3.5 is still pretty good. I'll give it a listen anyway.

BallsToTheWall
October 30th 2008


44387 Comments

Album Rating: 4.0

Sweet. Good job Downer. This is in my top list.

Digging: Pharmakon - Abandon

Serpento
October 30th 2008


2351 Comments


yeah it's not like whoa immediate royalty, but still great

jimay333
October 30th 2008


433 Comments


Gay as that sounds, it’s absolutely true.

For the win.

marksellsuswallets
October 31st 2008


4848 Comments

Album Rating: 4.0

[quote=rasputin]3.5 is still pretty good. I'll give it a listen anyway.[/quote]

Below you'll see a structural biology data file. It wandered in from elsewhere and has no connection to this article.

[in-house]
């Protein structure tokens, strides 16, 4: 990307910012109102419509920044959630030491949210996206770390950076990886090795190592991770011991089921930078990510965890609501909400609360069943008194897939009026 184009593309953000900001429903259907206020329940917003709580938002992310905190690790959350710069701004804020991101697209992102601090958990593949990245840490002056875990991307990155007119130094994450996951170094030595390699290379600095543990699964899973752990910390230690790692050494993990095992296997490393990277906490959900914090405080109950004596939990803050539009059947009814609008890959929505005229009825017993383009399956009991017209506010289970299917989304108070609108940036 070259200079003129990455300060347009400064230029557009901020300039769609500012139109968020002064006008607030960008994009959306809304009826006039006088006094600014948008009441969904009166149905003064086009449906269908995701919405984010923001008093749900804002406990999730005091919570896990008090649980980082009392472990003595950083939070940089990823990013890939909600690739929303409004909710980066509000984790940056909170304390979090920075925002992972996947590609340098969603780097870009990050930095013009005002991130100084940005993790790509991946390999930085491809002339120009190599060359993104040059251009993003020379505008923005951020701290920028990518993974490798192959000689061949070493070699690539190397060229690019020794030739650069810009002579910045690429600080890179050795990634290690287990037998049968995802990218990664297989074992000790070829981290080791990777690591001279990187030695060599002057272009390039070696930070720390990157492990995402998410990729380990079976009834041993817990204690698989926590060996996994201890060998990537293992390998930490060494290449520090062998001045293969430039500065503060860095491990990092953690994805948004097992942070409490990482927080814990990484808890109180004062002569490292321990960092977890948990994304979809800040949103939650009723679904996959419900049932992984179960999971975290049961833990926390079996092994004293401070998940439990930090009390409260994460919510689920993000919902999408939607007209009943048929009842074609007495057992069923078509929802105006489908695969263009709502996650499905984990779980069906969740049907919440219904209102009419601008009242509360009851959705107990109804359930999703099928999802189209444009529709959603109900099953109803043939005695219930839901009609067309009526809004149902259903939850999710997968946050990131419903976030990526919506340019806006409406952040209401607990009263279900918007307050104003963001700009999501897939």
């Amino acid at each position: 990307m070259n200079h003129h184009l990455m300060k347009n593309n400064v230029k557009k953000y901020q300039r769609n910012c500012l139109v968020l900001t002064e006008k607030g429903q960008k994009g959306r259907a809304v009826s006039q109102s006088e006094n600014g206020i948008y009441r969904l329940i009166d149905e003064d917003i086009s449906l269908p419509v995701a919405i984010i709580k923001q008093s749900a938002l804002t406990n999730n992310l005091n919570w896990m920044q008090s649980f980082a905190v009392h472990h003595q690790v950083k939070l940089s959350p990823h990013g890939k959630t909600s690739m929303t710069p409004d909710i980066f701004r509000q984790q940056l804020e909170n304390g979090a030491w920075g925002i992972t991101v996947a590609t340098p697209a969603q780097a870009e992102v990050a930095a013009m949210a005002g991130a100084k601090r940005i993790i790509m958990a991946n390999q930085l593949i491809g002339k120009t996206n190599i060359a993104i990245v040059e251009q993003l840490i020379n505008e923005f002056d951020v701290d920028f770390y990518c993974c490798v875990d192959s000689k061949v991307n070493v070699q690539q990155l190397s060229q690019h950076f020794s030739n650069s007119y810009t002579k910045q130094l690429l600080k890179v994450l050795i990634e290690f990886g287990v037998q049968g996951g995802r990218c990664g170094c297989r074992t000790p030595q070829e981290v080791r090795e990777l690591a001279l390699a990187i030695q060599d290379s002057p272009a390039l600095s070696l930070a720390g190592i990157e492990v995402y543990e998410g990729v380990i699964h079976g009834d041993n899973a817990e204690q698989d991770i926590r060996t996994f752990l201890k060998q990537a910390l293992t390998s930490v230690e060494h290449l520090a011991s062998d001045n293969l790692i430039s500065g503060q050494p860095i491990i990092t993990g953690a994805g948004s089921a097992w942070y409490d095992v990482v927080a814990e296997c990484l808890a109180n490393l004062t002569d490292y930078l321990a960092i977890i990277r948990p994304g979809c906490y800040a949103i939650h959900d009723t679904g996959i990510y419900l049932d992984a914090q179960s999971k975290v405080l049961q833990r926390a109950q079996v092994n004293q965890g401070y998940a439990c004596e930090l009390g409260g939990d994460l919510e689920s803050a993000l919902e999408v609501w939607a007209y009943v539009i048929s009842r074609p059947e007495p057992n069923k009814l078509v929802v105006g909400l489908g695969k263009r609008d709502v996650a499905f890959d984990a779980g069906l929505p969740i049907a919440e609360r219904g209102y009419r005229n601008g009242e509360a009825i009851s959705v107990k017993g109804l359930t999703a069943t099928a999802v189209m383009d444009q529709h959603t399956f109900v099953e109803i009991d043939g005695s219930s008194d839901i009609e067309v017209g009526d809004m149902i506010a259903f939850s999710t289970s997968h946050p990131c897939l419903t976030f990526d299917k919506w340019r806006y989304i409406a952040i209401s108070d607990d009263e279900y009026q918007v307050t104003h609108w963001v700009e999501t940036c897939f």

Yeah definitely do that...this is a really strong 3.5 for me and its a really great album but I just don't get that feeling of "woah that was awesome" enough to warrant a 4...This Message Edited On 10.31.08

Fina1e
October 31st 2008


123 Comments

Album Rating: 4.5

MIR is fucking awesome.

willfellmarsy
October 31st 2008


3849 Comments

Album Rating: 4.5

^I agree, aquiring now...arg

willfellmarsy
October 31st 2008


3849 Comments

Album Rating: 4.5

amazing up to and including Psiu! Puxa!, starts to drag a bit after that, especially with The Wrong Message Could End You which is pretty meh, but pretty good throughout, needs more time to bake

Bsmith7
October 31st 2008


252 Comments

Album Rating: 4.5

Review is great. Album is great.

robin
Emeritus
October 31st 2008


4248 Comments


have you heard tanks and recognisers?